# Dynamic community occupancy modeling with R and JAGS

February 24, 2013
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(This article was first published on Ecology in silico, and kindly contributed to R-bloggers)

This post is intended to provide a simple example of how to construct and make inferences on a multi-species multi-year occupancy model using R, JAGS, and the ‘rjags’ package. This is not intended to be a standalone tutorial on dynamic community occupancy modeling. Useful primary literature references include MacKenzie et al. (2002), Kery and Royle (2007), Royle and Kery (2007), Russell et al. (2009), and Dorazio et al. (2010). Royle and Dorazio’s Heirarchichal Modeling and Inference in Ecology also provides a clear explanation of simple one species occupancy models, multispecies occupancy models, and dynamic (multiyear) occupancy models, among other things. There’s also a wealth of code provided here by Elise Zipkin, J. Andrew Royle, and others.

Before getting started, we can define two convenience functions:

Then, initializing the number of sites, species, years, and repeat surveys (i.e. surveys within years, where the occupancy status of a site is assumed to be constant),

we can begin to consider occupancy. We’re interested in making inferences about the rates of colonization and population persistence for each species in a community, while estimating and accounting for imperfect detection.

Occupancy status at site $j$, by species $i$, in year $t$ is represented by $z(j,i,t)$. For occupied sites $z=1$; for unoccupied sites $z=0$. However, $Z$ is incompletely observed: it is possible that a species $i$ is present at a site $j$ in some year $t$ ($z(j,i,t)=1$) but species $i$ was never seen at at site $j$ in year $t$ across all $k$ repeat surveys because of imperfect detection. These observations are represented by $x(j,i,t,k)$. Here we assume that there are no “false positive” observations. In other words, if $\sum_{1}^{k}x(j,i,t,k)>0$ , then $z(j,i,t)=1$. If a site is occupied, the probability that $x(j,i,t,k)=1$ is represented as a Bernoulli trial with probability of detection $p(j,i,t,k)$, such that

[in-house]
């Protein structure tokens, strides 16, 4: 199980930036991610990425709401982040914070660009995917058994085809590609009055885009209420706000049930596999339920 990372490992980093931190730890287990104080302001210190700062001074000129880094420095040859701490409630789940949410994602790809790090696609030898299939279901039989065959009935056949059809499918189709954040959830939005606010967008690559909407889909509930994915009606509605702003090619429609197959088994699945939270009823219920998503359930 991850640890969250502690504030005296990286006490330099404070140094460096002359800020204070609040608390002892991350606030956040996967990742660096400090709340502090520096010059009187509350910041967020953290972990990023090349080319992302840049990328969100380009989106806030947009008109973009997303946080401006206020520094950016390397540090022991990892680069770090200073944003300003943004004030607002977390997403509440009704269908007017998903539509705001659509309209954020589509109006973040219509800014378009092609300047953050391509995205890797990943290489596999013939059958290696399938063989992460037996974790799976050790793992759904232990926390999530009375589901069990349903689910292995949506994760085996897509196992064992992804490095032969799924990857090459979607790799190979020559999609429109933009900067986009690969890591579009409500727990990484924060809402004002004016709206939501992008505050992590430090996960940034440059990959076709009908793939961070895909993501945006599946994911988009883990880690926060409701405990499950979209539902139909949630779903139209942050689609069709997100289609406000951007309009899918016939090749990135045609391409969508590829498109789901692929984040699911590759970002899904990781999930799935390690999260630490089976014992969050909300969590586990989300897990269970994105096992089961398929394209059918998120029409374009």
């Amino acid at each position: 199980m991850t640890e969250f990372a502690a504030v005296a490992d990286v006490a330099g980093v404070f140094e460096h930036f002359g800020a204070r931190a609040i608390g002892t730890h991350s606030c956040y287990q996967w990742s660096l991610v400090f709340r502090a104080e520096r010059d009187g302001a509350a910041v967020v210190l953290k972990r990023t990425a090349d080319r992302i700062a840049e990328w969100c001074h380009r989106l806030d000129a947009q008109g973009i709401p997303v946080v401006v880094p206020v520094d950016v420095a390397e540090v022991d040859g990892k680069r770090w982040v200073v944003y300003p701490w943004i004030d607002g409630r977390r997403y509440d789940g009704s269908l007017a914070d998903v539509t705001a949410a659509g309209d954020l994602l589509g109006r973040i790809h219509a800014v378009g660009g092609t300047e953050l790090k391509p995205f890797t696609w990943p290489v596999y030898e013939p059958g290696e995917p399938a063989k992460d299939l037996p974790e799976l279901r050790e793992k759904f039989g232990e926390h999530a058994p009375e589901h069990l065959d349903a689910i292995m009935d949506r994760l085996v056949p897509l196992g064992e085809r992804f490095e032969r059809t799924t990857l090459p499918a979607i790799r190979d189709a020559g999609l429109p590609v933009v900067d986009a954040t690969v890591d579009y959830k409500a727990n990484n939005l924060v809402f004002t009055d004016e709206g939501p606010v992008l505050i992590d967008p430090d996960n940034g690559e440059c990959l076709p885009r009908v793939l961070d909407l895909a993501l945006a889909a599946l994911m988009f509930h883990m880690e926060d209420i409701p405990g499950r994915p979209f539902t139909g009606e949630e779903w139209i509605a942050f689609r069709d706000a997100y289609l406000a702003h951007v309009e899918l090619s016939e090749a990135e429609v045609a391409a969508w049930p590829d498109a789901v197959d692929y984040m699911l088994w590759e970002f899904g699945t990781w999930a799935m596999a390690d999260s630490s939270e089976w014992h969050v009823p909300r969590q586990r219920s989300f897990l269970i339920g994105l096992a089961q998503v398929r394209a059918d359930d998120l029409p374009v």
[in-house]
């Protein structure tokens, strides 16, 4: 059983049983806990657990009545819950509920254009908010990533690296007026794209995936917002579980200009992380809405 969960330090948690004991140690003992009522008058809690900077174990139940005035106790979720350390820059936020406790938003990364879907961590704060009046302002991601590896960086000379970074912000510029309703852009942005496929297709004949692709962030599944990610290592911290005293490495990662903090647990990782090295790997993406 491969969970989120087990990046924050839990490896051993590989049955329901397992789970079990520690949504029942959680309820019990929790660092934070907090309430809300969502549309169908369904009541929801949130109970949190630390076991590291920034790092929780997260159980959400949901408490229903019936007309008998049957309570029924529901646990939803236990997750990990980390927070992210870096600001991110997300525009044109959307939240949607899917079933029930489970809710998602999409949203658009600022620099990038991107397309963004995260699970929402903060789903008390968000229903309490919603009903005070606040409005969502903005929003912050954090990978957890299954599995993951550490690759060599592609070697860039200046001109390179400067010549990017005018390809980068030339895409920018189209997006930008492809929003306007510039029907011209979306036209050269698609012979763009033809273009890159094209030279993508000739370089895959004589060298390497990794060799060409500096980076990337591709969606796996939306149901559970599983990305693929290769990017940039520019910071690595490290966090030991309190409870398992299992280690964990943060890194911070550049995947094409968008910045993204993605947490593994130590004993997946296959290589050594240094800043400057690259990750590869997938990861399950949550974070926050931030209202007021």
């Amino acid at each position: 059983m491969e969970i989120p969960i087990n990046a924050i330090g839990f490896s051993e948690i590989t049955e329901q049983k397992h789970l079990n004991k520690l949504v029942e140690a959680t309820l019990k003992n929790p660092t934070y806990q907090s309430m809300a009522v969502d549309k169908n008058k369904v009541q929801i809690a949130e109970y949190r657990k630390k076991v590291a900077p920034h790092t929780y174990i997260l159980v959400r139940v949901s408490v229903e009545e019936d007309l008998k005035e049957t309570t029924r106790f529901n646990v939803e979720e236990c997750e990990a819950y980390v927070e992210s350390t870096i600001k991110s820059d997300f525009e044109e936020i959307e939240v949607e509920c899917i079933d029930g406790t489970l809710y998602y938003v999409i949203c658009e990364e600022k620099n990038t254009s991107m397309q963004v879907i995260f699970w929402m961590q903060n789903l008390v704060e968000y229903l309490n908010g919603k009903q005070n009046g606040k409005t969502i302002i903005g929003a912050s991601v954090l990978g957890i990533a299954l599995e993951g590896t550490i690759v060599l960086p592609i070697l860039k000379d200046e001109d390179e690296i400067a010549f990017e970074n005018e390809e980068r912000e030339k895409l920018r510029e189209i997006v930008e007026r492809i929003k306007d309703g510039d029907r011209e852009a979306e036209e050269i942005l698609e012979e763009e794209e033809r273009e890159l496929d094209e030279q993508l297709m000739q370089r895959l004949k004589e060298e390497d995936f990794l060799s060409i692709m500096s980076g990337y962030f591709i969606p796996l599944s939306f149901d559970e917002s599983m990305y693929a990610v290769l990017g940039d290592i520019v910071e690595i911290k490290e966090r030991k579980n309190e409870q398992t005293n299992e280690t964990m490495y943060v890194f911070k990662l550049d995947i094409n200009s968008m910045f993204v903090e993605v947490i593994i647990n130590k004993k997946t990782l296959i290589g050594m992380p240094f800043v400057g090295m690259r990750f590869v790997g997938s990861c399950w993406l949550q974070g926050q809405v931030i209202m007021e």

The occupancy status $z$ of species $i$ at site $j$ in year $t$ is modeled as a Markov Bernoulli trial. In other words whether a species is present at a site in year $t$ is influenced by whether it was present at year $t−1$. $$z(j,i,t) \sim Bernoulli(ψj,i,t)$$

where for $t>1$

and in year one $(t=1)$

where the occupancy status in year 0, , and . and are parameters that control the probabilities of colonization and persistence. If a site was unoccupied by species in a previous year , then the probability of colonization is given by the antilogit of . If a site was previously occupied , the probability of population persistence is given by the anitlogit of . We assume that the distributions of species specific parameters are defined by community level hyperparameters such that and . We can generate occupancy data as follows:

For simplicity, we’ll assume that there are no differences in species detectability among sites, years, or repeat surveys, but that detectability varies among species. We’ll again use hyperparameters to specify a distribution of detection probabilities in our community, such that .

We can now generate our observations based on occupancy states and detection probabilities. Although this could be vectorized for speed, let’s stick with nested for loops in the interest of clarity.

Now that we’ve collected some data, we can specify our model:

Next, bundle up the data.

Provide initial values.

As a side note, it is helpful in JAGS to provide initial values for the incompletely observed occupancy state $z$ that are consistent with observed presences, as provided in this example with zinit. In other words if $x(j,i,t,k)=1$, provide an intial value of 1 for $z(j,i,t)$. Unlike WinBUGS and OpenBUGS, if you do not do this, you’ll often (but not always) encounter an error message such as:

Now we’re ready to monitor and make inferences about some parameters of interest using JAGS.

At this point, you’ll want to run through the usual MCMC diagnostics to check for convergence and adjust the burn-in or number of iterations accordingly. Once satisfied, we can check to see how well our model performed based on our known parameter values.